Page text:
The examples suggest that although individual- and social metacognition (ISM) may originate as higher order thinking skills neurologically and functionally in the same mid frontal brain regions (Shimamura, 2009), the plethora of issues that ISM involves extend over the entire continuum of social spheres. On an (a) individual level, metacognition supports, maintains and develops personal and occupational functioning. On the level of (b) small groups, metacognition advances the ability to collaborate successfully with others, while on the level of (c) large groups, metacognition relates to the regulation of argument-based societal discourse and behavioral changes in the face of global challenges.

Metacognition and Culture

Culture is another Terra Incognita from a metacognitive point of view. Despite intense research such as in the educational sector, little is known about cultural differences in individual and social metacognition (ISM) across social contexts, in particular, contrasted against non-metacognitive, heteronomous modes of regulation. Most studies that compare, for example, differences between individualistic and collectivist cultures have focussed on comparing psychological concepts such as, e.g., self-esteem, well-being and emotion, attribution styles, social obligations, communication styles or negotiation and conflict resolution styles, as outlined in the meta-analyses by Oyserman and colleagues (2002), but not explicitly ISM.

Since collectivist cultures, unlike individualist cultures, are defined in contemporary research by group identities regulating individual cognition (Hofstede 1984, 2001; Triandis 1995, 2004), the question arises how cognitive and metacognitive regulation in collectivist cultures is structured differently from individualist cultures. The knowledge of such structure or pattern would e.g., not only allow for a more unbiased cross-cultural psychological perspective in terms of fully recognizing individual as well as collective agency, insights would be furthermore beneficial to inform the design of educational strategies to promote more efficient learner-centered education systems across cultures (Händel, Artelt & Weinert, 2013).

Last but not least, a very neglected area of scientific research is art. As artists continuously evaluate, assess and experiment with their works, the question arises if and how self-guided intuition and playful self-development prestructure metacognition. The importance of art, theatre and music education for the early scaffolding of ISM in this respect cannot be underestimated. Creativity is the watchword, such as involving children in higher order thinking skills, fostering self-worth and self-esteem, encouraging them to experiment and express new ideas and offering children mentors when it comes to developing creative approaches (Craft, 2001).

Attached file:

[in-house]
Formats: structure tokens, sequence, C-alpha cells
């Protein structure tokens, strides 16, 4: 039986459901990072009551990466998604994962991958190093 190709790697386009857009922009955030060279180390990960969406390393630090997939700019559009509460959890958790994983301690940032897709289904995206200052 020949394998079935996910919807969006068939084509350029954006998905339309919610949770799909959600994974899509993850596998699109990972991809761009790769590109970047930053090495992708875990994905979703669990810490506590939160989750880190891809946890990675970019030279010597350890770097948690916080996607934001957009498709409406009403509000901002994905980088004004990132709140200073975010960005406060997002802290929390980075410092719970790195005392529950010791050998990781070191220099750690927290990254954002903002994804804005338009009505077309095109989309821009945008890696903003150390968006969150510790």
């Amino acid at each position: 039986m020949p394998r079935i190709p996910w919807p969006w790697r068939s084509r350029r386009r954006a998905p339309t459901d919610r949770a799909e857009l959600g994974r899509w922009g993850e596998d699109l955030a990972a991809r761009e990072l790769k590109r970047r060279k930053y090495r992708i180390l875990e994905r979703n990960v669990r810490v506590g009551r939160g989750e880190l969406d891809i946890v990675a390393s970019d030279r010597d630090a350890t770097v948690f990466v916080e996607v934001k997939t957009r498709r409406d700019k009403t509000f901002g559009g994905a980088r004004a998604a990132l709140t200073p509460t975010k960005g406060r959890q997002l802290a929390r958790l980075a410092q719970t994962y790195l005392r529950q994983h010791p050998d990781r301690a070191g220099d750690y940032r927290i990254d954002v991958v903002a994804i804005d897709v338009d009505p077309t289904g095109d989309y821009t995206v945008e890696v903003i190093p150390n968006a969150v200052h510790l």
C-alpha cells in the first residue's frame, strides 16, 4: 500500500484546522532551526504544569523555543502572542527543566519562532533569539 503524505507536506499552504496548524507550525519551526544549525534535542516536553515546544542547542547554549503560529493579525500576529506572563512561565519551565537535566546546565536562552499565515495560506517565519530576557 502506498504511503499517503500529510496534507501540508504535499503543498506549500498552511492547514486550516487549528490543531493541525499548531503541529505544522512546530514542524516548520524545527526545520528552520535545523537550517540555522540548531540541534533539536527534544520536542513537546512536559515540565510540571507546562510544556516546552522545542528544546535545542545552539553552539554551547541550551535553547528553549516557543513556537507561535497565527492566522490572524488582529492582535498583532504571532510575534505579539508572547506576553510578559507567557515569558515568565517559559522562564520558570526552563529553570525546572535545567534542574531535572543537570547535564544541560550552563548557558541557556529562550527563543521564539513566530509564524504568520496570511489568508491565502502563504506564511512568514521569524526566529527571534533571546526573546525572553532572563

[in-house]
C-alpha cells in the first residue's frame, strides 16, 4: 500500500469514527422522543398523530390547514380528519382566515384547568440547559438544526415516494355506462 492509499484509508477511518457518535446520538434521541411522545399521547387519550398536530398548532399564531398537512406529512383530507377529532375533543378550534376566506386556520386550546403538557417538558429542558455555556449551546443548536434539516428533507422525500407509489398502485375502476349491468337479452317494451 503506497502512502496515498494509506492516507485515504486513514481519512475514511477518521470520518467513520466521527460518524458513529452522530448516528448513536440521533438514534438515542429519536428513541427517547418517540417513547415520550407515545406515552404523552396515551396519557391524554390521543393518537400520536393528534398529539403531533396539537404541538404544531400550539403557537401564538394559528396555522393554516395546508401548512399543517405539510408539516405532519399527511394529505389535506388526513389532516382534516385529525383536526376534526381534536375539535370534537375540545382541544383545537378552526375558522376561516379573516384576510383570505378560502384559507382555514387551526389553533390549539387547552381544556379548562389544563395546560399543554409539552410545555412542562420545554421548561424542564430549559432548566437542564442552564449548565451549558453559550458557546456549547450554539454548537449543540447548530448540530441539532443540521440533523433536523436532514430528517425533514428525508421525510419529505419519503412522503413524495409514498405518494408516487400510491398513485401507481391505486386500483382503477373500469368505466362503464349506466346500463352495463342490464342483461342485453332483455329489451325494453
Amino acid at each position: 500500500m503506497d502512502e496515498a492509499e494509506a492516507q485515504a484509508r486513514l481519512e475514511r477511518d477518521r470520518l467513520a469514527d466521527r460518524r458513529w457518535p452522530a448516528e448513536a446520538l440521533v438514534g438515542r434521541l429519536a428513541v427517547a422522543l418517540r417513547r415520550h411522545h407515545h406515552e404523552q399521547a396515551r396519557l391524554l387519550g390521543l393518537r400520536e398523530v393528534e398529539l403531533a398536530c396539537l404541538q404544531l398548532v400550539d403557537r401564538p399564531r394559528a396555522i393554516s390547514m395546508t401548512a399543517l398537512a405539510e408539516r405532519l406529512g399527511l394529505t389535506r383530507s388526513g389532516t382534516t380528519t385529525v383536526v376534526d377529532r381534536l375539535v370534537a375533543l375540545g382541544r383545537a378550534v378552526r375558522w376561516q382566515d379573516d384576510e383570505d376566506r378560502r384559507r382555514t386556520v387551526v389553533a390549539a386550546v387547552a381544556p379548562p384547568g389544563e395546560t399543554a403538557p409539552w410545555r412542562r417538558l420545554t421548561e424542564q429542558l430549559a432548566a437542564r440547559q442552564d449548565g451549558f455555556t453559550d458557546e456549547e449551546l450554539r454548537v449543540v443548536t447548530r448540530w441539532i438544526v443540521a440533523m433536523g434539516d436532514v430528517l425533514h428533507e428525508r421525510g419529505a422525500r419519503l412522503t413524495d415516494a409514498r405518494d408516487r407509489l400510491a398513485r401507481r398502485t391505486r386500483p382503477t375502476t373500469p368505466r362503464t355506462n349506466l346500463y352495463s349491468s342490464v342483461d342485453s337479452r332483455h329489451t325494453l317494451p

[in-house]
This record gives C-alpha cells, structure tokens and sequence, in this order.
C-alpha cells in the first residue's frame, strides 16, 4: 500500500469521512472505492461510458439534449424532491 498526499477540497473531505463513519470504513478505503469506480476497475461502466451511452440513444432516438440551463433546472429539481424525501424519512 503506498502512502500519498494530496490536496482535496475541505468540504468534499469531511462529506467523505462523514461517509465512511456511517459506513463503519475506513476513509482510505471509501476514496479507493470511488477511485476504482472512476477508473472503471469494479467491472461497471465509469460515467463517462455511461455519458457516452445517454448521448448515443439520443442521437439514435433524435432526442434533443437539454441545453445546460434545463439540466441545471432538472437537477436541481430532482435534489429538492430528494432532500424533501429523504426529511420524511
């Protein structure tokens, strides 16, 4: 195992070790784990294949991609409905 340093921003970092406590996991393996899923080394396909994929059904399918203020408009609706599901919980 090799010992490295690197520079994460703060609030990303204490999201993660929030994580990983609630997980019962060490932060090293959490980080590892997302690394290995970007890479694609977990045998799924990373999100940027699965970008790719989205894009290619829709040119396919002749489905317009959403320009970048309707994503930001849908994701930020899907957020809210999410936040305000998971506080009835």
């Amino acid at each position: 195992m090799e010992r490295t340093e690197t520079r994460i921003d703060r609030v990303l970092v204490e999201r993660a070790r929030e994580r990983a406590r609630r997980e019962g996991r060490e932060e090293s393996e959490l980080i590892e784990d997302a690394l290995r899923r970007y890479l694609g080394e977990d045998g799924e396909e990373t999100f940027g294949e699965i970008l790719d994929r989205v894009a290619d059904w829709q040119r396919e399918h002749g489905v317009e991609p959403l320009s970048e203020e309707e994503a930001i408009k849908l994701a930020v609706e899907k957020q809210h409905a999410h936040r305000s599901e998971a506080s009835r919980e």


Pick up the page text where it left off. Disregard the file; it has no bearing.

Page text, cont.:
Scientific Prospects and Dangers of Technological Misuse

As a prerequisite to promote ISM, researchers will need to be able to measure the prevalence of its various forms and subtypes, contrasted against heteronomous modes of regulation in order to derive a causal motivational model. Besides improving systems for human development there is always the possibility of abuse as well. Once we can measure reliably the most relevant heteronomous motivations within individuals and groups, we can predict fairly accurately the types of attitudes, perspective-taking preferences and problem-solving strategies that social players bring into their negotiations and planning scenarios. The more decision-making is based on heteronomous motivations, the more accurately we can make predictions. This is a fascinating as much as a scary scenario. Given the recent capacity of Big Data Analysis and its integration into machine learning (Mayer-Schönberger & Cukier, 2014; Siegel, 2016), continuing commercialization favours the management of predictable consumer and voter behavior within the logical prospect of conditioning large and more homogeneously motivated populations.

The opposite analysis can be made too. The stability of democratic consensus could, e.g., be measured by the growing or declining influence of heteronomous motivations on evidence-based strategies and reason-based agreements.